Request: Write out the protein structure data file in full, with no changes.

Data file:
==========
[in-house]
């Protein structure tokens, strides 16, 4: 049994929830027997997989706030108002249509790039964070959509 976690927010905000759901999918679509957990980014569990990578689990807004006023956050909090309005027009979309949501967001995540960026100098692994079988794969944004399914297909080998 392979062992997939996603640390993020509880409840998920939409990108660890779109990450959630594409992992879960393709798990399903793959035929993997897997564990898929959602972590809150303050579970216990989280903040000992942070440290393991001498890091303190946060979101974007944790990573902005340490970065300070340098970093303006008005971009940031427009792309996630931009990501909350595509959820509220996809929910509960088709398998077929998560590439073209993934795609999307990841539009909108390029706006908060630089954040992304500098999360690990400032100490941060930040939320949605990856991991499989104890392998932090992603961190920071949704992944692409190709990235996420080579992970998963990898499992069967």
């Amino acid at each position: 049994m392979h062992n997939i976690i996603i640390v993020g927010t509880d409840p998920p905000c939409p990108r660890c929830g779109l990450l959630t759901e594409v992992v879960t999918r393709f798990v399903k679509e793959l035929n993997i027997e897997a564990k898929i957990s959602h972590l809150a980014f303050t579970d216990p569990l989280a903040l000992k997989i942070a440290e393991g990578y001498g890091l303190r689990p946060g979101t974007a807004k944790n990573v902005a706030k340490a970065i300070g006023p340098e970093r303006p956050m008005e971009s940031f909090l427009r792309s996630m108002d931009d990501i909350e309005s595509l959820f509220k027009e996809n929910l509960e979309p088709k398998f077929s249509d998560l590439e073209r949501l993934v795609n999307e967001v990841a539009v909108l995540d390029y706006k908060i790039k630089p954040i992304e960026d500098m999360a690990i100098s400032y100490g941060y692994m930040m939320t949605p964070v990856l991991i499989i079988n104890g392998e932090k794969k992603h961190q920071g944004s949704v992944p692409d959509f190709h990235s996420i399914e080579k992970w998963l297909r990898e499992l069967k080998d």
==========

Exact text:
[in-house]
């Protein structure tokens, strides 16, 4: 049994929830027997997989706030108002249509790039964070959509 976690927010905000759901999918679509957990980014569990990578689990807004006023956050909090309005027009979309949501967001995540960026100098692994079988794969944004399914297909080998 392979062992997939996603640390993020509880409840998920939409990108660890779109990450959630594409992992879960393709798990399903793959035929993997897997564990898929959602972590809150303050579970216990989280903040000992942070440290393991001498890091303190946060979101974007944790990573902005340490970065300070340098970093303006008005971009940031427009792309996630931009990501909350595509959820509220996809929910509960088709398998077929998560590439073209993934795609999307990841539009909108390029706006908060630089954040992304500098999360690990400032100490941060930040939320949605990856991991499989104890392998932090992603961190920071949704992944692409190709990235996420080579992970998963990898499992069967």
């Amino acid at each position: 049994m392979h062992n997939i976690i996603i640390v993020g927010t509880d409840p998920p905000c939409p990108r660890c929830g779109l990450l959630t759901e594409v992992v879960t999918r393709f798990v399903k679509e793959l035929n993997i027997e897997a564990k898929i957990s959602h972590l809150a980014f303050t579970d216990p569990l989280a903040l000992k997989i942070a440290e393991g990578y001498g890091l303190r689990p946060g979101t974007a807004k944790n990573v902005a706030k340490a970065i300070g006023p340098e970093r303006p956050m008005e971009s940031f909090l427009r792309s996630m108002d931009d990501i909350e309005s595509l959820f509220k027009e996809n929910l509960e979309p088709k398998f077929s249509d998560l590439e073209r949501l993934v795609n999307e967001v990841a539009v909108l995540d390029y706006k908060i790039k630089p954040i992304e960026d500098m999360a690990i100098s400032y100490g941060y692994m930040m939320t949605p964070v990856l991991i499989i079988n104890g392998e932090k794969k992603h961190q920071g944004s949704v992944p692409d959509f190709h990235s996420i399914e080579k992970w998963l297909r990898e499992l069967k080998d």